Posted by Michelle on 6/14/2014 to Skin Advice
Acne breakout is often associated with hormonal changes; hence its usual onset in adolescence. But if you neither have oily skin - which often results to clogged pores and consequently creates a perfect breeding ground for bacteria - nor adolescent any longer, perhaps you need to have a different type of hormone checked - that produced by the thyroid.
The connection between hypothyroidism (low thyroid function) and acne is rather complex but it can be broken down into the interrelationship between low thyroid levels causing low progesterone; low progesterone leading to high DHT (dihydrotestosterone); and high DHT resulting to excess sebum production. This is also the reason why premenstrual women tend to suffer from breakouts as their periods are approaching; about 7 to 10 days before menstruation, both estrogen and progesterone levels dip causing high DHT.
Thyroid problems, or if that is ruled out, reproductive hormones are likely the reason why many sufferers of adult acne do not respond well to topical anti-acne creams. These medications do provide temporary relief, but to 'cure' acne, you really have to look into the root cause of the problem. A simple test of your T3/T4 and TSH (thyroid hormones) will reveal your thyroid status. Low numbers usually manifest in sluggishness, low basal body temperature (temperature upon waking up), slow pulse rate and chronic depression, among others.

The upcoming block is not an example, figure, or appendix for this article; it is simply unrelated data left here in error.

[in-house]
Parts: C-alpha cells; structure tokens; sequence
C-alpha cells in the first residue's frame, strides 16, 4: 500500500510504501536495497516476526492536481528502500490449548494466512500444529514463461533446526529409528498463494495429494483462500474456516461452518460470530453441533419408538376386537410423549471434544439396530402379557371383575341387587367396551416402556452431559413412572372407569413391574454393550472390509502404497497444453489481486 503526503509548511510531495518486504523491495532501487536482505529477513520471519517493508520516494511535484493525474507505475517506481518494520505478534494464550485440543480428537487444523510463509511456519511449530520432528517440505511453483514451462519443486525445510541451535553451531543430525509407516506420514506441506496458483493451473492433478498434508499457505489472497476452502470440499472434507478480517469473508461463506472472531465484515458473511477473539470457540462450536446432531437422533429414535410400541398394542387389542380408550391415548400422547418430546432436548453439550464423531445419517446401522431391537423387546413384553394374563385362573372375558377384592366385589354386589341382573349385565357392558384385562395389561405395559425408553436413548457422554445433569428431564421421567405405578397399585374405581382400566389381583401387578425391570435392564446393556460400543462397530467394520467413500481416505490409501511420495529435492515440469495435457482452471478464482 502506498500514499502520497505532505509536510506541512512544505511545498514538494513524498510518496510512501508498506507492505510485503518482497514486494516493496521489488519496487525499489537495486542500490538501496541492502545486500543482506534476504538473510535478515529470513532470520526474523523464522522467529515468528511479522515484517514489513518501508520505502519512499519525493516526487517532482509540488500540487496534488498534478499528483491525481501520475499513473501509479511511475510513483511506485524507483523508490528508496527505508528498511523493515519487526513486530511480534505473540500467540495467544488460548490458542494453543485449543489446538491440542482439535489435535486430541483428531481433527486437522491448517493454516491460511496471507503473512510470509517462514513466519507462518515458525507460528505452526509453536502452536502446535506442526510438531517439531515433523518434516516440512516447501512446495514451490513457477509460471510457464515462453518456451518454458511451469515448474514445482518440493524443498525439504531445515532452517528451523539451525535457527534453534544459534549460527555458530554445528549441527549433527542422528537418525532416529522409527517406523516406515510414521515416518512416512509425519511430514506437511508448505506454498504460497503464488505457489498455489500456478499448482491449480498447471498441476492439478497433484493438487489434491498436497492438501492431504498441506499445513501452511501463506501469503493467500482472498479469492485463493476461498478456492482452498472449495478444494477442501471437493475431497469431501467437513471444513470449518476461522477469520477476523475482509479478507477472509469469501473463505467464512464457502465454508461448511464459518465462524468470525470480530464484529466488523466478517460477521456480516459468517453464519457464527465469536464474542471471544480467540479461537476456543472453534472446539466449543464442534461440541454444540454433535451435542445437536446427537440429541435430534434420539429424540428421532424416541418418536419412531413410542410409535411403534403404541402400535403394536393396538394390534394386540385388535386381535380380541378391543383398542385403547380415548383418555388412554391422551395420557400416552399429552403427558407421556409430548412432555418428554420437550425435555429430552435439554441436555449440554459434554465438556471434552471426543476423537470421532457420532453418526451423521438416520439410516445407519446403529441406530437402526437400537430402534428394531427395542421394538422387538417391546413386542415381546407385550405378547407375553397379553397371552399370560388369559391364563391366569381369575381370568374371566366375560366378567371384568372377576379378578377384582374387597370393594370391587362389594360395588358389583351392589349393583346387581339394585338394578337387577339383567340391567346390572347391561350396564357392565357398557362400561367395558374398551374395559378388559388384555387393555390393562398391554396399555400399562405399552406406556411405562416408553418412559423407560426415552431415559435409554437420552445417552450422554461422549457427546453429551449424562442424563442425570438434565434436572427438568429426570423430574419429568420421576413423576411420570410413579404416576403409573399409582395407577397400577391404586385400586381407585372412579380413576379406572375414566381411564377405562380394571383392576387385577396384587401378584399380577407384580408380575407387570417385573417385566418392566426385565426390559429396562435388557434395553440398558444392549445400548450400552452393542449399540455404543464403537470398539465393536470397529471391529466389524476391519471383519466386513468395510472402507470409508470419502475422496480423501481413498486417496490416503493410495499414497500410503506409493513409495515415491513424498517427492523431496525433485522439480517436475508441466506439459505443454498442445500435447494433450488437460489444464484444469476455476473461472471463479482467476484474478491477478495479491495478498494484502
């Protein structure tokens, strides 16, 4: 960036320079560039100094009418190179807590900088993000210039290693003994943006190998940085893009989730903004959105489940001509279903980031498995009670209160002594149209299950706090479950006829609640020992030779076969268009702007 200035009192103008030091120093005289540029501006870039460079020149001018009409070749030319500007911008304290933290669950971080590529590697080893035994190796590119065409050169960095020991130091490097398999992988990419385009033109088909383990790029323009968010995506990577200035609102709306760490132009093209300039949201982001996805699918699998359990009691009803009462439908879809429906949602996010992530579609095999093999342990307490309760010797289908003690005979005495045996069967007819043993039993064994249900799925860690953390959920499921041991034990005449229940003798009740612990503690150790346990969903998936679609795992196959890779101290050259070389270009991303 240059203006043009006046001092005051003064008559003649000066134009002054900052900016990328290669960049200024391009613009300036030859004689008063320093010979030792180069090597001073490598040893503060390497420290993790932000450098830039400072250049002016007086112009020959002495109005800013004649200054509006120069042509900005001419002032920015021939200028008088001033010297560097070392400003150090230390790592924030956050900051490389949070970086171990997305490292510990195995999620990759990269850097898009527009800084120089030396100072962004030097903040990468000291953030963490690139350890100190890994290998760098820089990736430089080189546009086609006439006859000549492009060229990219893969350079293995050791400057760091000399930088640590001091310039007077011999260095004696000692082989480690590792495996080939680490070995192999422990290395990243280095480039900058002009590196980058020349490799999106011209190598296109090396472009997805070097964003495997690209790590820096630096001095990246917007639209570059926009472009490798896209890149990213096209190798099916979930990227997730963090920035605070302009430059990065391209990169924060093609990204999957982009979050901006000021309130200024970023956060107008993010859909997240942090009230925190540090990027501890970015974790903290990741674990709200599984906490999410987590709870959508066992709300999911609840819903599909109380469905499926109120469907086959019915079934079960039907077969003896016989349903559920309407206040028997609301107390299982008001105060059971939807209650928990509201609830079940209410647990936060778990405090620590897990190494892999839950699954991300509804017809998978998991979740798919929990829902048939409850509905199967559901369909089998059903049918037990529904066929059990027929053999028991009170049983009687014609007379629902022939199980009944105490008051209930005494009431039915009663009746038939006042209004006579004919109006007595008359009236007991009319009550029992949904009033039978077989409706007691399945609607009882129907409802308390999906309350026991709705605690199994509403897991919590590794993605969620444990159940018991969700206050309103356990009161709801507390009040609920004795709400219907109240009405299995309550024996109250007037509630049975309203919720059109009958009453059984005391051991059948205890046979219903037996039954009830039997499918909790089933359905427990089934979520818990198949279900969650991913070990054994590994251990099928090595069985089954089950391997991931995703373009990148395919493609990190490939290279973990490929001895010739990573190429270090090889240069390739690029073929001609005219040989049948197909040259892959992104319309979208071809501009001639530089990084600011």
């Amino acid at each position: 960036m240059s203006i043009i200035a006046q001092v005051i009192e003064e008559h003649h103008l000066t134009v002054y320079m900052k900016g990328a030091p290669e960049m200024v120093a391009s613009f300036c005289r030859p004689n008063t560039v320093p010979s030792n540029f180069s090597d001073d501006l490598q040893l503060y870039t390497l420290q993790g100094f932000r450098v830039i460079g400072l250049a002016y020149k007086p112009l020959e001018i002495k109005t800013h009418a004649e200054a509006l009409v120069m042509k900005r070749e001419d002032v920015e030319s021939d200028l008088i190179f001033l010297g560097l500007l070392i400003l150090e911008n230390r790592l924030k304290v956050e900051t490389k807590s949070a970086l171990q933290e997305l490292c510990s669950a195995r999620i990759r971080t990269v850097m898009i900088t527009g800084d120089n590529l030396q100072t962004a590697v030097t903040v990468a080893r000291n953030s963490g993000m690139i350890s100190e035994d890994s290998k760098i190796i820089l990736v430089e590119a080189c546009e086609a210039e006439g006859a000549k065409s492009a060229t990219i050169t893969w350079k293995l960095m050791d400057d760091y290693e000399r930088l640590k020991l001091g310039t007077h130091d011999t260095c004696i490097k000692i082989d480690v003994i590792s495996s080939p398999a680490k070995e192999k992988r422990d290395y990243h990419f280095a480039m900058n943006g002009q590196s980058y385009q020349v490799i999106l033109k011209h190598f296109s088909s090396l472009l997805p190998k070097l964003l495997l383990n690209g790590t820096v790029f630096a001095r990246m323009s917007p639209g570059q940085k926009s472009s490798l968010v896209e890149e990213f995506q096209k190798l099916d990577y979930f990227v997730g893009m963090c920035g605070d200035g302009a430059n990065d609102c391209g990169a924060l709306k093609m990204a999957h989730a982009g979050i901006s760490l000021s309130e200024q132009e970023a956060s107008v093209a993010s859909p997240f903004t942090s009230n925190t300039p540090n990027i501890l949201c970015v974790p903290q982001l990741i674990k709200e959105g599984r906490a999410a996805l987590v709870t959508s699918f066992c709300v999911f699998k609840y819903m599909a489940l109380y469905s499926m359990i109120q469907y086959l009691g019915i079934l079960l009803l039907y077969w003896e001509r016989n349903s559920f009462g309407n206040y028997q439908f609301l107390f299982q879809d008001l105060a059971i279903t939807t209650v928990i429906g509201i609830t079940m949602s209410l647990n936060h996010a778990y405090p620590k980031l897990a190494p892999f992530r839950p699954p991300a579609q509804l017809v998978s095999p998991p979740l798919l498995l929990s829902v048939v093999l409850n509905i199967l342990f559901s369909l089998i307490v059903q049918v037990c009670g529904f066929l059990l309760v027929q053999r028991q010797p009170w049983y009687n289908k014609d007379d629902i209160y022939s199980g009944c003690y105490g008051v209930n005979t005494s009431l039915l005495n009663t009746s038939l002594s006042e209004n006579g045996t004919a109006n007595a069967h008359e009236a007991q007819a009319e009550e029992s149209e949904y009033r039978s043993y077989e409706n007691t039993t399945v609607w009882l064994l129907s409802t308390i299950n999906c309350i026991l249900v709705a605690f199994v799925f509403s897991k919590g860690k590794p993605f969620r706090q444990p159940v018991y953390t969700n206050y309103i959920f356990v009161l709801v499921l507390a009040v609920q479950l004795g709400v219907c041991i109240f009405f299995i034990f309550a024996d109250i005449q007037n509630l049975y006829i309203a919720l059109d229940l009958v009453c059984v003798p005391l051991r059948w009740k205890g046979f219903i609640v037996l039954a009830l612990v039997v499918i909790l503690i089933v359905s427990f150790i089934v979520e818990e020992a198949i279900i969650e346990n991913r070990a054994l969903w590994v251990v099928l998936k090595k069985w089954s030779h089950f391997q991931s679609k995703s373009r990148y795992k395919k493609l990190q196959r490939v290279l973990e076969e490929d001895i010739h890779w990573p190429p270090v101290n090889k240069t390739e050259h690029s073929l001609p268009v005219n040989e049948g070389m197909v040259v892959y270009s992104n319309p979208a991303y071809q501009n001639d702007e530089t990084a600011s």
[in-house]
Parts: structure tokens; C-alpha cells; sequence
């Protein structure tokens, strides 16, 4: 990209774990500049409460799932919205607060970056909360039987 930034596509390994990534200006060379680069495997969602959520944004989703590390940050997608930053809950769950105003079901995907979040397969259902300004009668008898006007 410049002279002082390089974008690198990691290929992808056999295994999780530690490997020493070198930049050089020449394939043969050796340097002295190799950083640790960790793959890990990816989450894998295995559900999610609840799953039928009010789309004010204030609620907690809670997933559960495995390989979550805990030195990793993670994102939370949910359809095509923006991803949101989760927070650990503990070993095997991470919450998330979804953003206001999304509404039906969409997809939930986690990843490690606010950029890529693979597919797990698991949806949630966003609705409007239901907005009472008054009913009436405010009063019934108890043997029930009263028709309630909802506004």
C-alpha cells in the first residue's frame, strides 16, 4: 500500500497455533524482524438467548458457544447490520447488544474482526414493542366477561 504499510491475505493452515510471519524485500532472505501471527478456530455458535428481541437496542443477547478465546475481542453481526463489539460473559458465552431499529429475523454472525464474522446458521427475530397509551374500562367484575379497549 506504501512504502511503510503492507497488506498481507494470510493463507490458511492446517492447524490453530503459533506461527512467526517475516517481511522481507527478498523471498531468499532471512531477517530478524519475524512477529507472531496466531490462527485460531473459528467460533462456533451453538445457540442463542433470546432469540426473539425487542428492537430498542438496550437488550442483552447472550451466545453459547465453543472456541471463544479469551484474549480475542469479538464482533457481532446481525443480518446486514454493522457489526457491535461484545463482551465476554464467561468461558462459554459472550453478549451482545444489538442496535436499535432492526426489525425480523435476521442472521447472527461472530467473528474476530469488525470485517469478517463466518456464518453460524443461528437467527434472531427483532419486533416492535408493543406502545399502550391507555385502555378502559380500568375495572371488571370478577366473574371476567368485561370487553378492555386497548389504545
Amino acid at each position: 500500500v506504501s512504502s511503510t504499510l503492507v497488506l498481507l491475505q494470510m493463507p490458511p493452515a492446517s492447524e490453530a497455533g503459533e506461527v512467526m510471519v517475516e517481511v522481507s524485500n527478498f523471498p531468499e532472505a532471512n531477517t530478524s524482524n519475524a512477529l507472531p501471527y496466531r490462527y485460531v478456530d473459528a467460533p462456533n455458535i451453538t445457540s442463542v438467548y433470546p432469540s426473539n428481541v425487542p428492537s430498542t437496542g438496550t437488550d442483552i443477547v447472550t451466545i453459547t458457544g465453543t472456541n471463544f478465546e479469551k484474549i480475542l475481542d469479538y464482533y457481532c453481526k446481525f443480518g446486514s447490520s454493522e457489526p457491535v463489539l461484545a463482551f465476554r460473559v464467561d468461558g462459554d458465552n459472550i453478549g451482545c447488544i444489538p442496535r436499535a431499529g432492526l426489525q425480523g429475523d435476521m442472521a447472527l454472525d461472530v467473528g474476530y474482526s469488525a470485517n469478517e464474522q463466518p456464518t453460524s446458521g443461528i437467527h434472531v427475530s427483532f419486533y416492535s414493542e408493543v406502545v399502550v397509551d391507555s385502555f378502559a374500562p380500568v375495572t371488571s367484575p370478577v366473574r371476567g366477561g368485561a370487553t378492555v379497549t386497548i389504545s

What makes hypothyroidism difficult to detect is that its individual symptoms are often mistaken as indications of less serious conditions. As a result, it is not surprising that so many adults complain of acne that won’t go away due to thyroid problems that remain undiagnosed.
Hypothyroidism is one of the readily treated thyroid disorders. Depending on the severity of your condition, you may need to take thyroid supplements for the rest of your life, and couple medication with adjunctive diet and thyroid-supportive lifestyle. Dairy products, salt and coffee help elevate metabolism; coconut oil's butyric acid helps move thyroid hormones into the brain; animal protein increases production of the hormone T4 and activates that to T3; and shellfish encourages proper thyroid function and contains trace minerals like zinc that combat acne. Liver is also a thyroid-supportive food while vitamin A needs to be increased for people with hypothyroidism since this condition prevents the conversion of beta-carotene to vitamin A. Cod, salmon, and halibut are excellent sources.